Prices for new homes in 66 of China’s major cities fell by 5.7 percent in February, compared with the same month a year prior, in what is the worst decline on record. January’s drop was 5.1 percent, indicating a continued downturn that has worsened each month since last September. Although this time of year is usually slow for the real estate market due to New Year celebrations, wider issues are also afoot, such as China’s slowing GDP growth and an oversupply in property.
Demand for houses in third- and fourth-tier cities also continues to fall, with the problem further exacerbated by the limited purchasing power of these areas.
The government has made recent efforts to boost China’s ailing property sector
The government has made recent efforts to boost China’s ailing property sector, such as cutting the interest rate by 0.4 basis points last November and by 0.25 basis points to 5.35 percent in February. Property regulations have also been eased and incentives for homebuilders in select cities have been offered. So far, such measures have yet to stimulate the industry, which accounts for around 20 percent of China’s GDP.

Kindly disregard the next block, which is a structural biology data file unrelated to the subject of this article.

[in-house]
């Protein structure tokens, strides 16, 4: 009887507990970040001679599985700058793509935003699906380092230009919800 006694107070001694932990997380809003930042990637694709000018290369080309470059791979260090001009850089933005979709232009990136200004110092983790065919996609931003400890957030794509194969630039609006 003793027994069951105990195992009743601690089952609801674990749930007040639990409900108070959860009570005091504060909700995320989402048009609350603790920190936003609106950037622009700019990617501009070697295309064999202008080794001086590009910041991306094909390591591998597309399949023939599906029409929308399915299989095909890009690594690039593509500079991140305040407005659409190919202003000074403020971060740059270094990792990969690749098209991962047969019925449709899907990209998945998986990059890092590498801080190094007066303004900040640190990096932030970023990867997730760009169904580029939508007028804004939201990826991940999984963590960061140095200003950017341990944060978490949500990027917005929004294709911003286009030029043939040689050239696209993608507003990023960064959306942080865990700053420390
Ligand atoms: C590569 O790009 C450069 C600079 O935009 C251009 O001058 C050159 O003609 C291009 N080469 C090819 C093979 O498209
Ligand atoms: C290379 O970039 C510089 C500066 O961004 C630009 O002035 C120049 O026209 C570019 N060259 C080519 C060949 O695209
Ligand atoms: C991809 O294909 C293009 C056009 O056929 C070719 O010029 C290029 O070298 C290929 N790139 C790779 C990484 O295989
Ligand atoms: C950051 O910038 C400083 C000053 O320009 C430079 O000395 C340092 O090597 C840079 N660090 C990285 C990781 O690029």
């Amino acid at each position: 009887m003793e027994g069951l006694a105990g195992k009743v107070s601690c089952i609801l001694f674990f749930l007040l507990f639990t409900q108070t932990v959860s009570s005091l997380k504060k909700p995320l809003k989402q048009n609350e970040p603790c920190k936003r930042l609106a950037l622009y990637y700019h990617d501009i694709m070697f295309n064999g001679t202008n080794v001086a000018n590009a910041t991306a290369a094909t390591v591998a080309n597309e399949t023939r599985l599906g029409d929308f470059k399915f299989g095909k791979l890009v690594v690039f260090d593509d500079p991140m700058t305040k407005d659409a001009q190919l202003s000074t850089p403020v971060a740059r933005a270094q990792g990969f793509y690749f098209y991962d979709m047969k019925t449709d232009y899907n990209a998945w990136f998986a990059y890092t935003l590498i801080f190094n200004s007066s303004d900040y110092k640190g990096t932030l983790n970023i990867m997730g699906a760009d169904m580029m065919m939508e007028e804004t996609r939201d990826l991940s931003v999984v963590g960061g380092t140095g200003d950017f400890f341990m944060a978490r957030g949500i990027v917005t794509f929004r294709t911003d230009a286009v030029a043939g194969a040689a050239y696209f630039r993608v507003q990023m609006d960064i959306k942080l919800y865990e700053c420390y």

More customers, fearing the continuing devaluation, have been purchasing property abroad in order to protect their investments.
Despite the recent slump, many within the industry are hopeful that the recent pledge made by Premier Li Keqiang to support the economy and new government policies, such as reducing taxes and making mortgages easier to acquire, will boost China’s ailing property sector. “Although the overall market eased in the beginning of the year, as policies loosen further and new launches pick up in March, the property market is expected to see a recovery,” a consultant from China Real Estate Index System told Reuters.